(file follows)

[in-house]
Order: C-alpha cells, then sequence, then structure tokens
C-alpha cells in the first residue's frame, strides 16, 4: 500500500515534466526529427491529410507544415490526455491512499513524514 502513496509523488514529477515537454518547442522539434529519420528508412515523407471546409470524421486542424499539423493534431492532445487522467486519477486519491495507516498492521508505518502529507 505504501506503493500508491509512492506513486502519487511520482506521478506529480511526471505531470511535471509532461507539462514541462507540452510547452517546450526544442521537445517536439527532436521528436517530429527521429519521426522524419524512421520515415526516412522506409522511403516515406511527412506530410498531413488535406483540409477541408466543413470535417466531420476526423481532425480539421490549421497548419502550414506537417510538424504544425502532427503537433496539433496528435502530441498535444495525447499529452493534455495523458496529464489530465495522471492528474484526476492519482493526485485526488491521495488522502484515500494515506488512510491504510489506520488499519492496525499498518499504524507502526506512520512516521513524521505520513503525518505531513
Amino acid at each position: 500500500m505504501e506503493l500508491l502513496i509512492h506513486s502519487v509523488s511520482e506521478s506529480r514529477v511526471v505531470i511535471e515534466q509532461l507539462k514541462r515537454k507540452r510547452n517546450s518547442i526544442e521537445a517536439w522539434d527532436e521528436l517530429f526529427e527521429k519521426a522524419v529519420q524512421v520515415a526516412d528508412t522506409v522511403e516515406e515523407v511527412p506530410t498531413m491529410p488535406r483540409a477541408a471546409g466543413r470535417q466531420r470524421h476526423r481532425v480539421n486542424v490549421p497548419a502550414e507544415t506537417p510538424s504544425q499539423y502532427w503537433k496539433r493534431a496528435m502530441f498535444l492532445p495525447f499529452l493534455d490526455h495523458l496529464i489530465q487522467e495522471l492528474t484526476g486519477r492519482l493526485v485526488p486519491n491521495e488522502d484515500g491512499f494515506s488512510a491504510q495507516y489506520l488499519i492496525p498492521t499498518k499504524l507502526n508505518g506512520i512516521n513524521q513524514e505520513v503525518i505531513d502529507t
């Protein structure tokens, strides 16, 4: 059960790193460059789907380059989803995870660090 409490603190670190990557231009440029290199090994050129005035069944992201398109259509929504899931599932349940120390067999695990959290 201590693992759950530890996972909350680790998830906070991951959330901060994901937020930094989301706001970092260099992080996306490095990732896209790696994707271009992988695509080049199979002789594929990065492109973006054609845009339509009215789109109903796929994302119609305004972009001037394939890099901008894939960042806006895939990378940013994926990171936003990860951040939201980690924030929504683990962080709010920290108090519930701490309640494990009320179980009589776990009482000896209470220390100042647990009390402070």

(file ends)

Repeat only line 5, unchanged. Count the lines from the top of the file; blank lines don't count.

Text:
């Protein structure tokens, strides 16, 4: 059960790193460059789907380059989803995870660090 409490603190670190990557231009440029290199090994050129005035069944992201398109259509929504899931599932349940120390067999695990959290 201590693992759950530890996972909350680790998830906070991951959330901060994901937020930094989301706001970092260099992080996306490095990732896209790696994707271009992988695509080049199979002789594929990065492109973006054609845009339509009215789109109903796929994302119609305004972009001037394939890099901008894939960042806006895939990378940013994926990171936003990860951040939201980690924030929504683990962080709010920290108090519930701490309640494990009320179980009589776990009482000896209470220390100042647990009390402070």